So I was likely curious by nature. Still, there was a second step in my developing a love for learning.

In my sophomore year of high school, I sat next to a networked printer in my math class. That printer was apparently the default printing choice for a variety of nearby classes. As you might expect, people would regularly print to that printer, not know where it is and then try again. The result was a regular stream of random class essays, research papers, academic articles and, yes, people’s personal poems.

Continue reading

Number of Views:1836

Philadelphia should own social entrepreneurship: presentation for Knight Foundation, others

Because it has the infrastructure of a major market with mission-orientated for-profit and nonprofit groups and because it has all the big problems that other cities face, Philadelphia should be the country’s hub of social entrepreneurship.

Defined as ventures that put impact over profit, I again spoke about this cause, this time at an event with the Knight Foundation, the Delaware Valley Grantmakers and 30 other industry leaders at the University City Science Center last week. See the presentation I gave here.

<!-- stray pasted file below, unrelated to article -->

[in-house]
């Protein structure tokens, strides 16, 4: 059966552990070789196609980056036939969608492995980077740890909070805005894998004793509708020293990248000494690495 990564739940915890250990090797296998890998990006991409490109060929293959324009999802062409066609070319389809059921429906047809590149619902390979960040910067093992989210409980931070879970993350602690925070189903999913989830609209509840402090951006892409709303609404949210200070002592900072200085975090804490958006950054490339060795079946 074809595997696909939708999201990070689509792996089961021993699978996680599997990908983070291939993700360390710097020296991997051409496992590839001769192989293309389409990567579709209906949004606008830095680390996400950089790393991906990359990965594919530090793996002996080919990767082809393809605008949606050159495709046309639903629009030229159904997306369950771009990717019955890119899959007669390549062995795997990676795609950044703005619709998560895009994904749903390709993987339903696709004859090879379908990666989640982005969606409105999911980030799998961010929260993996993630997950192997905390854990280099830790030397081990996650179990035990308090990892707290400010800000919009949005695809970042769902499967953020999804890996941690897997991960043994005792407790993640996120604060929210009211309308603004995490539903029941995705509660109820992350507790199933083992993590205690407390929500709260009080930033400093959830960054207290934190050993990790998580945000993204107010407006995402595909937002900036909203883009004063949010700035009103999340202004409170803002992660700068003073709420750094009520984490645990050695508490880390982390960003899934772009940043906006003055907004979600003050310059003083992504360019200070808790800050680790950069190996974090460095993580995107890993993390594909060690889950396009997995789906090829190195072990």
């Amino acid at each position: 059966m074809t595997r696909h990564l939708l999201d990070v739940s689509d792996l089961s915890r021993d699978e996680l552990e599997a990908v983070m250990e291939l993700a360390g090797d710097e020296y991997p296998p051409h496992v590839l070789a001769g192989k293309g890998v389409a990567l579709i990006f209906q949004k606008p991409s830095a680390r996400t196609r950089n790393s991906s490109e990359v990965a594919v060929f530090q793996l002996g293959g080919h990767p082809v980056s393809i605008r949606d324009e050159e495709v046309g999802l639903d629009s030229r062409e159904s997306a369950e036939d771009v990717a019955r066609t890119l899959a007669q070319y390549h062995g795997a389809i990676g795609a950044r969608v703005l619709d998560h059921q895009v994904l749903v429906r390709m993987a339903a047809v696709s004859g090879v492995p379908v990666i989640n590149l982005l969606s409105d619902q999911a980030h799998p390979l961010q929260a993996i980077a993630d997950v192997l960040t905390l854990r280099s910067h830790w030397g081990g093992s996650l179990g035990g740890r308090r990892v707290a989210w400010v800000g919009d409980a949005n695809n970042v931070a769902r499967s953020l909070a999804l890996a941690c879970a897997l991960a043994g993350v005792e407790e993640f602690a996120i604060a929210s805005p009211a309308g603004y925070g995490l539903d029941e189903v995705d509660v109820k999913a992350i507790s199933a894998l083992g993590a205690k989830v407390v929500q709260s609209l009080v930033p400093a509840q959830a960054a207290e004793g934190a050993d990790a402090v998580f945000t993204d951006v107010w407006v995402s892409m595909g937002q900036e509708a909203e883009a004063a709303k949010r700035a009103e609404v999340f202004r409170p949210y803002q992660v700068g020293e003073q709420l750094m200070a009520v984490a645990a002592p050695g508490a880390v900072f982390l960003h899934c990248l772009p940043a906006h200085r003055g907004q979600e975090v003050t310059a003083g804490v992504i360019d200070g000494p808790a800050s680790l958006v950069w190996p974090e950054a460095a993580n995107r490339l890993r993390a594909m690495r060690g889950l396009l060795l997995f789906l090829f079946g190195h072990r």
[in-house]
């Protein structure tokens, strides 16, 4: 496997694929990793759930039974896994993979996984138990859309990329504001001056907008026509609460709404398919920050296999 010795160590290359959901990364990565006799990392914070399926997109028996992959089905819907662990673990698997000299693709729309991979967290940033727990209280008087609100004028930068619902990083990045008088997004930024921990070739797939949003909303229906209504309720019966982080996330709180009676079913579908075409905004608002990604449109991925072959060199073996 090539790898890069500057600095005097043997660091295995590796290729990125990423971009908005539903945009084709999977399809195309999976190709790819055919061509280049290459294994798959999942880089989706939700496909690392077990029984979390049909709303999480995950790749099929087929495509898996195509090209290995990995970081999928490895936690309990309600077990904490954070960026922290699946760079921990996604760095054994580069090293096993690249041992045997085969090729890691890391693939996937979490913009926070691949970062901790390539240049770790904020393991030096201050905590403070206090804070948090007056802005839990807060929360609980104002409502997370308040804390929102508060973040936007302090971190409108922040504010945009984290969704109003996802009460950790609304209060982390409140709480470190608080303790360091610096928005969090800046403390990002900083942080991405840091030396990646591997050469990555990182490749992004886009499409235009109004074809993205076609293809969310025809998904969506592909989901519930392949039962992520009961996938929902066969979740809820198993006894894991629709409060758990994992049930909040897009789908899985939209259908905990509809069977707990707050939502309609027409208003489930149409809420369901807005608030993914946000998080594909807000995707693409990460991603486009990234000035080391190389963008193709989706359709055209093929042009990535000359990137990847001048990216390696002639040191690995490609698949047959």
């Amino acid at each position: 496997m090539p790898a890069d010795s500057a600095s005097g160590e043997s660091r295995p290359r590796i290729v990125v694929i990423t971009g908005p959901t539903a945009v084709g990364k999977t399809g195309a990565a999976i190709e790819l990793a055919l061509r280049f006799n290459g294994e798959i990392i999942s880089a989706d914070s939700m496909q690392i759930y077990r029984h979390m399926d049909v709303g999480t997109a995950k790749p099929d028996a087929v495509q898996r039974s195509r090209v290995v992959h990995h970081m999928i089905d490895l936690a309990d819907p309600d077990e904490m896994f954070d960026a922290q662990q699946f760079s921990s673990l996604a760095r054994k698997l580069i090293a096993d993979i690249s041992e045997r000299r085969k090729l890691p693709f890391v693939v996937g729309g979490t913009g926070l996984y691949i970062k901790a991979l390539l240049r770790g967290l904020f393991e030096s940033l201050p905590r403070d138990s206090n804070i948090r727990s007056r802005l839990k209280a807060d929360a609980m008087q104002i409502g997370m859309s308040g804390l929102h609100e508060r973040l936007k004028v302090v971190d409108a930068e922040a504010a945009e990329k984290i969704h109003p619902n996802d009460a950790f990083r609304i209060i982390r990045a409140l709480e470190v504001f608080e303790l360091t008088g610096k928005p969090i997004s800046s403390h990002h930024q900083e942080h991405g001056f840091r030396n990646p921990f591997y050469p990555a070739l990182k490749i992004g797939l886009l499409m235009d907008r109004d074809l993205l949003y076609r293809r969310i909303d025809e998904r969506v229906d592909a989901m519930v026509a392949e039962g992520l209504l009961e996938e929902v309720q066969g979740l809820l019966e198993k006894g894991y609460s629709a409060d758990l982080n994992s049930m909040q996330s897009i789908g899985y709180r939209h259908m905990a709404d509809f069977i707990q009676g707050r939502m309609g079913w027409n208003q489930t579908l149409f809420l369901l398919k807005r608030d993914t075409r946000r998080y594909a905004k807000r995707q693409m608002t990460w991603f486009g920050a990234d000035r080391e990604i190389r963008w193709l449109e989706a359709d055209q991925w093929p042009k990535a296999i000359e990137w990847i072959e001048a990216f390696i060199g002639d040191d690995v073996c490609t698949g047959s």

See the Technically Philly coverage of the event here.

It was a variation of this presentation, which built off this post on why Philadelphia’s regional distinction should be social enterprise.

“Every problem is an opportunity to build ventures for solutions, scale them and export them to other cities,” as Generocity quoted me as saying. I followed a stirring 20-minute review of the 30-year development of social entrepreneurship, as given by Cheryl Dorsey, the president of the noted New York City-based Echoing Green.

To move the effort forward, we’ll be working on broadening the regional stakeholders who see this as a sensible distinction for Philadelphia and working to build in and build up the mission in organization’s based in and around this city.

After presentations, there was a large group discussion, led by the Knight Foundation’s Donna Frisby-Greenwood, on ways to move forward the effort, concepts that were drilled down in more specific ways in smaller groups. See notes from the discussions here [PDF].

In organizing the event, I came across new organization I hadn’t known had roots in Philadelphia, including an annual sustainability-focused social entrepreneurship event and Halloran Philanthropies, which focuses on social ventures.